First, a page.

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Why You Should Try Using LESS

Mobile phone

While there is plenty of buzz around new javascript MVC frameworks, WebGL, and flappy bird - if you're developing for the web, and building anything of substantial size, getting your work to look right is essential for your users.

Achieving this can be annoying because, well - CSS. So while CSS pre-processors are nothing new, they're definitely still buzzworthy. LESS can be invaluable for expediting development and creating more flexibility and scalability around your styles, on top of assisting color blind developers. 

How LESS Helped Me Do More

Recently, our team here at CQL was faced with an interesting challenge: how can we quickly iterate a base template for an enterprise eCommerce site across 15 brands? With a very aggressive deployment schedule, we had to do something to make our clients happy, and on time, so we decided to use LESS. 

And it has proven to be the right choice.

After writing a simple inhouse file watching command line tool to auto compile the LESS files, we got to work. Since all the brands are sharing very similar HTML, the idea was to have a “global” stylesheet filled with variables and mixins - essentially placeholders for style values. Each brand would have their respective branding files which import the global sheet and compile to brand specific CSS. Simple? Yes. Awesome? For sure. 

Then came implementing all the time saving features of the language, namely parametric mixins (yes, typing vendor prefixes can be fun when you only type them once!).

Example:

.maingradient(@top: #e8e8e8; @bottom: #ffffff; @topspread: 0px; @btmspread: 80px) {
  background-image: -webkit-linear-gradient(
  @top @topspread,
  @bottom @btmspread
  );
  background-image: -moz-linear-gradient(
  @top @topspread,
  @bottom @btmspread
  );
  background-image: -ms-linear-gradient(
  @top @topspread,
  @bottom @btmspread
  );
  background-image: -o-linear-gradient(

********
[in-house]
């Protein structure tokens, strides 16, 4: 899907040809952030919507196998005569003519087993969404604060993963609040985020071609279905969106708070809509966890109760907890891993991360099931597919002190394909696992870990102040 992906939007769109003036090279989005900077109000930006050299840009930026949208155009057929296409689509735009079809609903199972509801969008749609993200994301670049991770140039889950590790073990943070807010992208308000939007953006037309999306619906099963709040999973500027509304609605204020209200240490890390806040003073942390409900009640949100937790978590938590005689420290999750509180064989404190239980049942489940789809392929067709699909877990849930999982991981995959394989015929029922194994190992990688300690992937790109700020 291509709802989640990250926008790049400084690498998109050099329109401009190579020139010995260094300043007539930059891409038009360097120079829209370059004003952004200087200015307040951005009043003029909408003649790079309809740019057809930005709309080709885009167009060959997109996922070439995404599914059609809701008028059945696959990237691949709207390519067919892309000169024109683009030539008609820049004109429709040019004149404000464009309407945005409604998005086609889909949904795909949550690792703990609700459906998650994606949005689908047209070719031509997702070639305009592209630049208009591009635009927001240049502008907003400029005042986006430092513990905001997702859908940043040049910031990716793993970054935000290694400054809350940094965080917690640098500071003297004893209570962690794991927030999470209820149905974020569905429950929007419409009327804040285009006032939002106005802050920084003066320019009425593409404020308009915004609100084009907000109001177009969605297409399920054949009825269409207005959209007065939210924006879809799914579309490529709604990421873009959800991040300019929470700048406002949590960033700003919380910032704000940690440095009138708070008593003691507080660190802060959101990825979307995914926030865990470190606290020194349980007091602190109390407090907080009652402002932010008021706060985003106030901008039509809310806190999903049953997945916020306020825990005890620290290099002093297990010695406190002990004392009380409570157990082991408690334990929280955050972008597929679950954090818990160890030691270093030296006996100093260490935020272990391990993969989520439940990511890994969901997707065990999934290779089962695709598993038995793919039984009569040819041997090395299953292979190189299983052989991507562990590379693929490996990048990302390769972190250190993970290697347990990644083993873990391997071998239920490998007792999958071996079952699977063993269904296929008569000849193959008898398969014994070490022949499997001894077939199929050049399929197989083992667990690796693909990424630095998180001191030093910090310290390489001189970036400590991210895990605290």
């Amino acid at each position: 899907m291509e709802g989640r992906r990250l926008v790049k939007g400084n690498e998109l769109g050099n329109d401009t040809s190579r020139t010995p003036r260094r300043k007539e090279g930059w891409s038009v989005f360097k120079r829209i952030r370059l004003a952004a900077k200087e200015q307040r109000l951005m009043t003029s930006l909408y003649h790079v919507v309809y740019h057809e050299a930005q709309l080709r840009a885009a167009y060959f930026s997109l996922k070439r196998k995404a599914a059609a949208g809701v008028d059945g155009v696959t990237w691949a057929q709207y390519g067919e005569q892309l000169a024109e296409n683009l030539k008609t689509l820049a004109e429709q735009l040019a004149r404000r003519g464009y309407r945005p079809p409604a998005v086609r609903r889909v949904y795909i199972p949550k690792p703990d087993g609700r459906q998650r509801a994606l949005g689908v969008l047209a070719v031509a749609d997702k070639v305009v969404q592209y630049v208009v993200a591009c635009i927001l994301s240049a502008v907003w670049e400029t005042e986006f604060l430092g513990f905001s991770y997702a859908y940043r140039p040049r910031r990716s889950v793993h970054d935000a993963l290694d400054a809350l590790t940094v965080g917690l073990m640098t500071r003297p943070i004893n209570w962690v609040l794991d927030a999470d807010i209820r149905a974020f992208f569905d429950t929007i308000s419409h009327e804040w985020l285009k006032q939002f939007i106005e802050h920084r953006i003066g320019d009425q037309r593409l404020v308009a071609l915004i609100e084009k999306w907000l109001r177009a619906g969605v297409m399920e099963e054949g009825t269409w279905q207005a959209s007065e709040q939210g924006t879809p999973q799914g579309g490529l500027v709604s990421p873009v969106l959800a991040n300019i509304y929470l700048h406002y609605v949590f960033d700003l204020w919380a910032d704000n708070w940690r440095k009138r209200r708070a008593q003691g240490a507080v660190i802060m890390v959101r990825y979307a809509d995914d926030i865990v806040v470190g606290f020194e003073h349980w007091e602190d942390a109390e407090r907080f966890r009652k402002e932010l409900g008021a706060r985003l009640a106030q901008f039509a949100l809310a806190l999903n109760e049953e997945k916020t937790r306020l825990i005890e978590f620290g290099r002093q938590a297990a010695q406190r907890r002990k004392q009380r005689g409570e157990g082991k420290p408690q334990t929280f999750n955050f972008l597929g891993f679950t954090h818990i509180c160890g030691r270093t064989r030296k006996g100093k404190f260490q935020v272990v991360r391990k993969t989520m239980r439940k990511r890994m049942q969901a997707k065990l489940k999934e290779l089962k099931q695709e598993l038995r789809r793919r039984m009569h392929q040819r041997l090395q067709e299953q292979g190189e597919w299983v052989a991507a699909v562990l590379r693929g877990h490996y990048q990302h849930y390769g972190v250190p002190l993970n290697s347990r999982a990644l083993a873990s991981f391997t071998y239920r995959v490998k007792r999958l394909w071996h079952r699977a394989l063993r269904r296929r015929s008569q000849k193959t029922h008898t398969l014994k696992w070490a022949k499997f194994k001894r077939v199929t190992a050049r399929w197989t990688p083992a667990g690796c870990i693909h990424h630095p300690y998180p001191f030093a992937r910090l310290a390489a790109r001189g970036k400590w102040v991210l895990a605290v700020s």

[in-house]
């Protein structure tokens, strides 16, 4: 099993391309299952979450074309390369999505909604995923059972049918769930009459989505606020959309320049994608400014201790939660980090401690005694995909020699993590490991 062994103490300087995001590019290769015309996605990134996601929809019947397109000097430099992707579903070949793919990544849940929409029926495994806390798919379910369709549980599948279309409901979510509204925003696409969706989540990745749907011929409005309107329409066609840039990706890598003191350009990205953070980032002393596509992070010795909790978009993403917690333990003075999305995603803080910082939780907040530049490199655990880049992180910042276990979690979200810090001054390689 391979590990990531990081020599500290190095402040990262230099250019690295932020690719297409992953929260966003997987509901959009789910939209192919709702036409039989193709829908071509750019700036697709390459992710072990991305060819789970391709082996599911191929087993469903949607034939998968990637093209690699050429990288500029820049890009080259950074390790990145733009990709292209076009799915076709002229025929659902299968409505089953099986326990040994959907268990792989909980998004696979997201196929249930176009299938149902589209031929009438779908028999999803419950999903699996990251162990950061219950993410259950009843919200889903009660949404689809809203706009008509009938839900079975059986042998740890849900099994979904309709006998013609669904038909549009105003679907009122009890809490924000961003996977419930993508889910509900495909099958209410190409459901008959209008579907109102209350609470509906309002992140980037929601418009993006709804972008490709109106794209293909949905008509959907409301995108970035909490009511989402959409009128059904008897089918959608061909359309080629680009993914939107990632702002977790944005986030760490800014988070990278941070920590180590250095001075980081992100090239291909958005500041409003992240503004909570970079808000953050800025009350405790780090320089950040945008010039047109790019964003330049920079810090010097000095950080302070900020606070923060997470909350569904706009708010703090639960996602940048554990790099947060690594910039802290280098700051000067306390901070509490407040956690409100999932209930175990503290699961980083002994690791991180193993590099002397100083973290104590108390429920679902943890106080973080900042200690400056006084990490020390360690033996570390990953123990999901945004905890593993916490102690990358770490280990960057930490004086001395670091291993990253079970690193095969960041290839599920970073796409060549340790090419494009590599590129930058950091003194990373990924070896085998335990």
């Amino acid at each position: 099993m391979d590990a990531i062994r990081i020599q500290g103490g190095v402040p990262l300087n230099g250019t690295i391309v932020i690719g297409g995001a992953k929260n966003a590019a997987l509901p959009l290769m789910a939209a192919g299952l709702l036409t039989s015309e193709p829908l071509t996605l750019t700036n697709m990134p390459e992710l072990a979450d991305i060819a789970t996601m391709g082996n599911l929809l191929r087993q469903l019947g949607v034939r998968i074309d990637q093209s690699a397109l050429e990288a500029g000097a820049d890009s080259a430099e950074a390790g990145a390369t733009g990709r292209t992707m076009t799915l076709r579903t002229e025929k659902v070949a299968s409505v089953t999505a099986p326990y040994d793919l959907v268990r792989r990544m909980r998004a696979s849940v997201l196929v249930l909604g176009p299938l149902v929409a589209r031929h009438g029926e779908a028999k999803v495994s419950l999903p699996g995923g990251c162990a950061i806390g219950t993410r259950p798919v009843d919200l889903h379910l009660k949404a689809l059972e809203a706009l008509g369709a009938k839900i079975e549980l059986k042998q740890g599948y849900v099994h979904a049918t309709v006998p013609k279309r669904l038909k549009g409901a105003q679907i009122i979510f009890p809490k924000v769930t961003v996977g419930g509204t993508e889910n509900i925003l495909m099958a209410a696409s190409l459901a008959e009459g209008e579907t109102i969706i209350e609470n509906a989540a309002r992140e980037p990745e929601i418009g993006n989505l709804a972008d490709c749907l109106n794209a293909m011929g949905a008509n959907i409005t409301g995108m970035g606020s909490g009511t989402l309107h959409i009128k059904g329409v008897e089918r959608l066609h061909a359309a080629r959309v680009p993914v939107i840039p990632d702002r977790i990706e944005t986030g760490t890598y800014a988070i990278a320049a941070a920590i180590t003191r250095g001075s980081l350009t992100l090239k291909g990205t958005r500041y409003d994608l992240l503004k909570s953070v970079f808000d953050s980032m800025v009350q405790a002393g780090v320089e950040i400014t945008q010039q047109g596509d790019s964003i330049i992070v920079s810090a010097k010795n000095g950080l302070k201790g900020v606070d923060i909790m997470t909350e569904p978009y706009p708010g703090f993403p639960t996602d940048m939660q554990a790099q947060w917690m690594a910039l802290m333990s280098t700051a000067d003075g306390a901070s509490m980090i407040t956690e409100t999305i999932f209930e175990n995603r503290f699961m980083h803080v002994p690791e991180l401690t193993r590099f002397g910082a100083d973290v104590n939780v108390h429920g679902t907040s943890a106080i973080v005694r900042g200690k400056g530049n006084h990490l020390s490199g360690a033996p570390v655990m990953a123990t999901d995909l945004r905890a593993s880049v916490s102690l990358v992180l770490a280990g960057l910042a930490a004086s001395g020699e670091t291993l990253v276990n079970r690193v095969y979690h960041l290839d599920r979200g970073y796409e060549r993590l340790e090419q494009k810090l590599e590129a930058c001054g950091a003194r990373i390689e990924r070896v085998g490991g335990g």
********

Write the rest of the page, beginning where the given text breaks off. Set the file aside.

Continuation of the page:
@top @topspread,
  @bottom @btmspread
  );
  filter: ~"progid:DXImageTransform.Microsoft.gradient( startColorstr=@{top}, endColorstr=@{bottom})";
}

So for each new brand, all that was left was to add the gradient values to their respective parameters, then go play some ping-pong in the basement. 

Even just using variables outside of a mixin context becomes a time saver. Each brand of course has their main brand color, but wait - what was the hex code for that again? Just assign it to any easily remembered variable.

Example: 

@mainbrand: #65a0c7;

Then in the global sheet

header { color: @mainbrand }

So not only did it remove the annoying hex code copy/paste lookup situation, once this was defined in the global sheet, all we had to do was change the value for @mainbrand and go play another round of ping-pong. 

Another feature that has proved to be quite beneficial is nesting - all I can say is awesome.

With a site that shares a lot of HTML in templates in slightly different contexts (tables, carousels, product info, etc.) nesting allowed for clear visualization of how these elements would be styled in different parent containers - as well as preventing style breaks on another part of the site when a selector that was not specific enough was used. 

Example:

#homepage {
  .product-name {
    font-size: @small-product-font-size;
  }
}

#product-page {
  .product-name {
    font-size: @large-product-font-size;
  }
}   


AND MOBILE - nested media queries? YES!

#product-page {
  media (max-width: 767px){
    .product-name {
      font-size: @large-product-font-size;
    }
  }
} 

 And these are just simple examples of how to leverage LESS. We also used less to speed up development of the mobile sites for Saucony and Sperry, both owned by Wolverine World Wide, which recently went through a remodel.

Here is an example of changing the value of a mixin to style the same HTML completely different. This example leverages nesting, so only the parent navigation container needs to be styled with mixin .header-top( )

For Saucony:

Saucony website on mobile phone

And Sperry:

Sperry website on mobile phone
So in summary, LESS saves time, is more programmatic (with functions, parameters, etc.) and comes with a really nice minifier that you can have run on compilation.

 

 

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